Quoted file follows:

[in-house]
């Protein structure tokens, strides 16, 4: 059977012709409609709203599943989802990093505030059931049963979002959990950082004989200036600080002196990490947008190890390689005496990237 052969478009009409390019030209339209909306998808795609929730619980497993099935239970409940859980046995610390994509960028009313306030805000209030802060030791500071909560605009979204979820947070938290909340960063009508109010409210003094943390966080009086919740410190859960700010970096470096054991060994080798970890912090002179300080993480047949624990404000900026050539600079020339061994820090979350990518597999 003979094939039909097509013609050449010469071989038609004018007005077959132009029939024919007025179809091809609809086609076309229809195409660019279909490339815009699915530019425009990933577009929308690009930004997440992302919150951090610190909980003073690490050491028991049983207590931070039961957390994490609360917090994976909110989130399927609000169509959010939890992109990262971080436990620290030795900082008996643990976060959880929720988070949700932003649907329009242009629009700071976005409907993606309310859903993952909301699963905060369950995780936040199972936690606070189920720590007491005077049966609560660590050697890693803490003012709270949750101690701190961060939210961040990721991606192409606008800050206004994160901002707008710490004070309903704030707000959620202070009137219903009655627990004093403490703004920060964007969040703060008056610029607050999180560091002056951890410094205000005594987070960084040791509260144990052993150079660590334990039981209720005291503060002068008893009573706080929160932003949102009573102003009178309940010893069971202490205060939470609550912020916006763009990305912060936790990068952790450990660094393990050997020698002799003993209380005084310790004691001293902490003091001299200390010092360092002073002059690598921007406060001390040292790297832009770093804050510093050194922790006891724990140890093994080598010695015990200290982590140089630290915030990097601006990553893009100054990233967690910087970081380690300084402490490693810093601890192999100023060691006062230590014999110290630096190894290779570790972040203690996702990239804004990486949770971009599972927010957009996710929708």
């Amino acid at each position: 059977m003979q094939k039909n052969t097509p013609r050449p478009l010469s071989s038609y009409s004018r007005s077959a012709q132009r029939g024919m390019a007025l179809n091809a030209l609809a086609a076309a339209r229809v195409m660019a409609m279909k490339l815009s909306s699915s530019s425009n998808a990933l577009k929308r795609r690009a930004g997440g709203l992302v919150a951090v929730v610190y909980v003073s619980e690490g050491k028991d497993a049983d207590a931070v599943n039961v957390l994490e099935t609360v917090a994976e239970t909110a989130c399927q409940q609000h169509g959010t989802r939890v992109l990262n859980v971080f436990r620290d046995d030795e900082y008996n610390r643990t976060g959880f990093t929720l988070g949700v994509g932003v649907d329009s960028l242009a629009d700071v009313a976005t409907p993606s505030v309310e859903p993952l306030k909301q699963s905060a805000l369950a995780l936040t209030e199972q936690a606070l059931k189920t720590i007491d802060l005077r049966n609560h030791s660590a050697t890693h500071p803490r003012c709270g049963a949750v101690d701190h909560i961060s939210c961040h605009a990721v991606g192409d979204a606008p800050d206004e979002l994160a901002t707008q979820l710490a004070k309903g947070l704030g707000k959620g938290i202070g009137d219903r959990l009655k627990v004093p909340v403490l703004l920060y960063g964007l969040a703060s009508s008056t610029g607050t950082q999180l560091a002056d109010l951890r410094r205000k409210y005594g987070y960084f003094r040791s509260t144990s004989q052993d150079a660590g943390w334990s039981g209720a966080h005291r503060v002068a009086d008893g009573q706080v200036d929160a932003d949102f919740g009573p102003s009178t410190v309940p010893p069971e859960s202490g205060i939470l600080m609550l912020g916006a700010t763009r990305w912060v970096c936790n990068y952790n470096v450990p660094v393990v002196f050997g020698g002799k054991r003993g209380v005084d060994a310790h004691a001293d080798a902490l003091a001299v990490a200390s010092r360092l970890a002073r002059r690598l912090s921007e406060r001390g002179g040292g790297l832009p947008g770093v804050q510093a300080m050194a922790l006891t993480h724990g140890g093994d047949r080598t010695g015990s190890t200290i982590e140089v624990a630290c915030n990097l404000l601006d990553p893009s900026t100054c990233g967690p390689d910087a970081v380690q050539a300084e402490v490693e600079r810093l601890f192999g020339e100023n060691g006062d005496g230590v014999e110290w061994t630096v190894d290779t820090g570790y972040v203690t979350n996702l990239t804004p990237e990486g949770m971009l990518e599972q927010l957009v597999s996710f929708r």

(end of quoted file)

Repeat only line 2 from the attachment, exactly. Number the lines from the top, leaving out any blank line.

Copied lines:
């Protein structure tokens, strides 16, 4: 059977012709409609709203599943989802990093505030059931049963979002959990950082004989200036600080002196990490947008190890390689005496990237 052969478009009409390019030209339209909306998808795609929730619980497993099935239970409940859980046995610390994509960028009313306030805000209030802060030791500071909560605009979204979820947070938290909340960063009508109010409210003094943390966080009086919740410190859960700010970096470096054991060994080798970890912090002179300080993480047949624990404000900026050539600079020339061994820090979350990518597999 003979094939039909097509013609050449010469071989038609004018007005077959132009029939024919007025179809091809609809086609076309229809195409660019279909490339815009699915530019425009990933577009929308690009930004997440992302919150951090610190909980003073690490050491028991049983207590931070039961957390994490609360917090994976909110989130399927609000169509959010939890992109990262971080436990620290030795900082008996643990976060959880929720988070949700932003649907329009242009629009700071976005409907993606309310859903993952909301699963905060369950995780936040199972936690606070189920720590007491005077049966609560660590050697890693803490003012709270949750101690701190961060939210961040990721991606192409606008800050206004994160901002707008710490004070309903704030707000959620202070009137219903009655627990004093403490703004920060964007969040703060008056610029607050999180560091002056951890410094205000005594987070960084040791509260144990052993150079660590334990039981209720005291503060002068008893009573706080929160932003949102009573102003009178309940010893069971202490205060939470609550912020916006763009990305912060936790990068952790450990660094393990050997020698002799003993209380005084310790004691001293902490003091001299200390010092360092002073002059690598921007406060001390040292790297832009770093804050510093050194922790006891724990140890093994080598010695015990200290982590140089630290915030990097601006990553893009100054990233967690910087970081380690300084402490490693810093601890192999100023060691006062230590014999110290630096190894290779570790972040203690996702990239804004990486949770971009599972927010957009996710929708």